All-Sky Imager

Besides radio probing, signatures of ionospheric perturbations can also be detected using instruments that exploit the visible portion of electromagnetic spectrum. At high latitude, these signatures manifest as amazing aurorae and, during the night time, they can be visible to the naked eye.

Far from the poles, the optical emissions can be revealed only using a specialised instrument, such as an All-Sky Imager. The emissions occurring at middle latitudes are either related to severe geomagnetic storms (still associated to auroral events) or induced by forcing from the lower atmosphere. On the other hand, the low-light-level emissions detected at lower latitudes are related to the shape of the Earth’s magnetic field and their occurrence is not always affected by geomagnetic storms.

In the last decades, the interest of the scientific community in the effect of the litosphere-atmosphere-ionosphere coupling is increasing and the all-sky imager is a valuable instrument to investigate also the effect of significant lithospheric events (large earthquakes, tsunamis, volcanic eruptions, etc.) propagating up the ionized layer of the atmosphere.

Pairs of all-sky imagers can be deployed at magnetically conjugate points on the Earth’s surface, where the observing sites sit at both ends of the same geomagnetic field line. This allows studying the ionospheric disturbances conjugated by the geomagnetic field, but influenced by the opposite seasonal conditions.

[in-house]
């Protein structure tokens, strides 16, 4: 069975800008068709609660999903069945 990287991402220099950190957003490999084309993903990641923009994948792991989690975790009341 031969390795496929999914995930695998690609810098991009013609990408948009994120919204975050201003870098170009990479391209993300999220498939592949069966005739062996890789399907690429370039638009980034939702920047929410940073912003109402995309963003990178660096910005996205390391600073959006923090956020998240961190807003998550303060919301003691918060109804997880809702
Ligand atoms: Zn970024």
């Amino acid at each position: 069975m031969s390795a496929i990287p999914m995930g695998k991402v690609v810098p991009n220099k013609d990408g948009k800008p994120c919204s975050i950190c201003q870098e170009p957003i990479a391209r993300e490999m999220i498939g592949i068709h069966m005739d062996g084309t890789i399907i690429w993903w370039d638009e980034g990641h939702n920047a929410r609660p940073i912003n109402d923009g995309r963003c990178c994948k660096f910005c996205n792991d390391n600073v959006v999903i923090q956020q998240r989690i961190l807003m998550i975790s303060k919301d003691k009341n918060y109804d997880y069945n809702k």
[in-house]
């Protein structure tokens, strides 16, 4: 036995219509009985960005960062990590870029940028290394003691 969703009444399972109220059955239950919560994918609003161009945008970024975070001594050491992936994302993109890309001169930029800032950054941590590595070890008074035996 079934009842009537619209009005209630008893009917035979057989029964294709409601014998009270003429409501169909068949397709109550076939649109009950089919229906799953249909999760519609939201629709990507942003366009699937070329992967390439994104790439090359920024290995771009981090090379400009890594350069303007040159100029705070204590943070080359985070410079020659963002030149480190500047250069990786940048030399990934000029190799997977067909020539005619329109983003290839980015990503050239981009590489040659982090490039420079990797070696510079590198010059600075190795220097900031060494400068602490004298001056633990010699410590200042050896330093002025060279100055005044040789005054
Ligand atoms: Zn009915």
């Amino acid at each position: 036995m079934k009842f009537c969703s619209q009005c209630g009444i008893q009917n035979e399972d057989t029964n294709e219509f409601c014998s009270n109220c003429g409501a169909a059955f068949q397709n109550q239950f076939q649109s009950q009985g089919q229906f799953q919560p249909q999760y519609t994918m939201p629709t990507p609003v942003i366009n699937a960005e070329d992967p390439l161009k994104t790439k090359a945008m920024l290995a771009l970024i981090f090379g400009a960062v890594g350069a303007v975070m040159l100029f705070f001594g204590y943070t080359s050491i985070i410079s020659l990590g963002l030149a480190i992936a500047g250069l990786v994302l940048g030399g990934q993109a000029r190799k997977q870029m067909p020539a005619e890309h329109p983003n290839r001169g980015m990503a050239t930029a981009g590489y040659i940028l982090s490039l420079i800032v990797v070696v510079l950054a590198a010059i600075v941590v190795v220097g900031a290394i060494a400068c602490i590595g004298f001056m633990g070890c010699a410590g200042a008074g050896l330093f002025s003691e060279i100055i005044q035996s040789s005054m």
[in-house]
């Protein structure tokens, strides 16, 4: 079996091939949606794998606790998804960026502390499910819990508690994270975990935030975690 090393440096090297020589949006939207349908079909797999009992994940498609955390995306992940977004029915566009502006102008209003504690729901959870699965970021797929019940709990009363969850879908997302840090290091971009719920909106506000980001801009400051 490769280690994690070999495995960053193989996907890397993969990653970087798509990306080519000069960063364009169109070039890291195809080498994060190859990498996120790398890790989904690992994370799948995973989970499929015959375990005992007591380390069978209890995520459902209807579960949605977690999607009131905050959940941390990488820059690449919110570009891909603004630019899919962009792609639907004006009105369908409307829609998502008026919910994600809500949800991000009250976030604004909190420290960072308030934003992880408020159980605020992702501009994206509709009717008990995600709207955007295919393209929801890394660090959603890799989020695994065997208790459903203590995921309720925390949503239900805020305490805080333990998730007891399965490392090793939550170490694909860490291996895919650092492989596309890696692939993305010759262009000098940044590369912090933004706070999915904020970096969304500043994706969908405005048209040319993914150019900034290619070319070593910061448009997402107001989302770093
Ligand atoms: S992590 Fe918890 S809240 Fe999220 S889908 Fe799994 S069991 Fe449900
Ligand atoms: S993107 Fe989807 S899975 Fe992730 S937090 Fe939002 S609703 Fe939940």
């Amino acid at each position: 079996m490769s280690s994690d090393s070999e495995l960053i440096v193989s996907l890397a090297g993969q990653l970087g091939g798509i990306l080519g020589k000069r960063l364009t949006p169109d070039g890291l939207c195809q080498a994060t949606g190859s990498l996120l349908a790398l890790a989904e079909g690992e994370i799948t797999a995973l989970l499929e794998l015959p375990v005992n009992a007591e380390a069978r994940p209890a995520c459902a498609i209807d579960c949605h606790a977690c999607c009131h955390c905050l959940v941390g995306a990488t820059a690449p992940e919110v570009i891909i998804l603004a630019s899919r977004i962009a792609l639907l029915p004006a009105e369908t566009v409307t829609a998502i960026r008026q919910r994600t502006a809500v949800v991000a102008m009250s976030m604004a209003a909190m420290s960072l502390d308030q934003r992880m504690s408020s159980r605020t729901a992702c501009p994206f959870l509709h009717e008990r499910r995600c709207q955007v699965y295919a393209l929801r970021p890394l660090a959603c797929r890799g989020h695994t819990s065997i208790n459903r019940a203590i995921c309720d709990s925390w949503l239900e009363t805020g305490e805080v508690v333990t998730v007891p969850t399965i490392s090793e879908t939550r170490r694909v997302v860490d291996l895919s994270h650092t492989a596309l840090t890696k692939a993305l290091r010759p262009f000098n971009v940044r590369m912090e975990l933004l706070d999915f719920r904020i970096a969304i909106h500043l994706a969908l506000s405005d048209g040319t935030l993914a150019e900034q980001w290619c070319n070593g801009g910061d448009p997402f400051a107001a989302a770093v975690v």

Figure 1. Illustration of the use of ASI images to study the ionosphere at the geomagnetic field lines footprint. (From Sato et al, 2005, doi: 10.1029/2005GL023710)


The geomagnetic conjugacy offers an amazing opportunity to investigate the equatorial spread-F, medium scale travelling ionospheric disturbances and stable auroral red arcs, characterizing the low, middle and sub-auroral ionosphere, respectively.

The stable auroral red arcs are not so well-known as the northern or southern lights, but they are more stable and maintain their shape in time. They are only observed using the all-sky imager at a wavelength of 6300 Å, which corresponds to an emission line of oxygen.

Boston University carried out the first optical studies of such kind of ionospheric structures deploying a network of all-sky imagers specifically designed and realized by its team. An example of SAR arcs observed by the Boston University ASI is given in figure 2.

INGV, one of the PITHIA-NRF nodes, will deploy an all-sky imager build by Boston University in Gibilmanna, a location close to Palermo, in Sicily, Italy. The future observing site will form a geomagnetic conjugate pair with the ASI already operating in Sutherland, South Africa.


OutreachInstruments_ASI_img2.png Figure 2. A stable auroral red arc observed from the Boston University all-sky imager installed at Millstone Hill, USA. (Adapted from Mendillo et al., 2016, doi: 10.1002/2015JA021722)